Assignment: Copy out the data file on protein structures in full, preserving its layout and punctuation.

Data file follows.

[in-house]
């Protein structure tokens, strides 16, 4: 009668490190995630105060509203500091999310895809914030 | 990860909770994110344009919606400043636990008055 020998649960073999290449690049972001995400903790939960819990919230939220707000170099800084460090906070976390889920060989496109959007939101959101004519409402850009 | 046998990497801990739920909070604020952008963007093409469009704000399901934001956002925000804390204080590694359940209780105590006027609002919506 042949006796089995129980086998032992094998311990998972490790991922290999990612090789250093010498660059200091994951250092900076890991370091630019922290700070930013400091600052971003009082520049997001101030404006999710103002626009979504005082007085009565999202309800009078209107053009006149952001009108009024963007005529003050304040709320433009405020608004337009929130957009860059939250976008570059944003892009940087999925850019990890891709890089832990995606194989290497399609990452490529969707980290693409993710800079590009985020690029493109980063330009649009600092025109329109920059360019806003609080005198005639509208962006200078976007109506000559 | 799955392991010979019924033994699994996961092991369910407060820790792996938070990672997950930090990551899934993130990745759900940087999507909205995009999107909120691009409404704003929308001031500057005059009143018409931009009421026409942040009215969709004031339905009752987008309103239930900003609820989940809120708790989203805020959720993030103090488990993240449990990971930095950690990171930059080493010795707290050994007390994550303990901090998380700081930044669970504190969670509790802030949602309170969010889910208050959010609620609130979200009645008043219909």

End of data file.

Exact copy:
[in-house]
């Protein structure tokens, strides 16, 4: 009668490190995630105060509203500091999310895809914030 | 990860909770994110344009919606400043636990008055 020998649960073999290449690049972001995400903790939960819990919230939220707000170099800084460090906070976390889920060989496109959007939101959101004519409402850009 | 046998990497801990739920909070604020952008963007093409469009704000399901934001956002925000804390204080590694359940209780105590006027609002919506 042949006796089995129980086998032992094998311990998972490790991922290999990612090789250093010498660059200091994951250092900076890991370091630019922290700070930013400091600052971003009082520049997001101030404006999710103002626009979504005082007085009565999202309800009078209107053009006149952001009108009024963007005529003050304040709320433009405020608004337009929130957009860059939250976008570059944003892009940087999925850019990890891709890089832990995606194989290497399609990452490529969707980290693409993710800079590009985020690029493109980063330009649009600092025109329109920059360019806003609080005198005639509208962006200078976007109506000559 | 799955392991010979019924033994699994996961092991369910407060820790792996938070990672997950930090990551899934993130990745759900940087999507909205995009999107909120691009409404704003929308001031500057005059009143018409931009009421026409942040009215969709004031339905009752987008309103239930900003609820989940809120708790989203805020959720993030103090488990993240449990990971930095950690990171930059080493010795707290050994007390994550303990901090998380700081930044669970504190969670509790802030949602309170969010889910208050959010609620609130979200009645008043219909």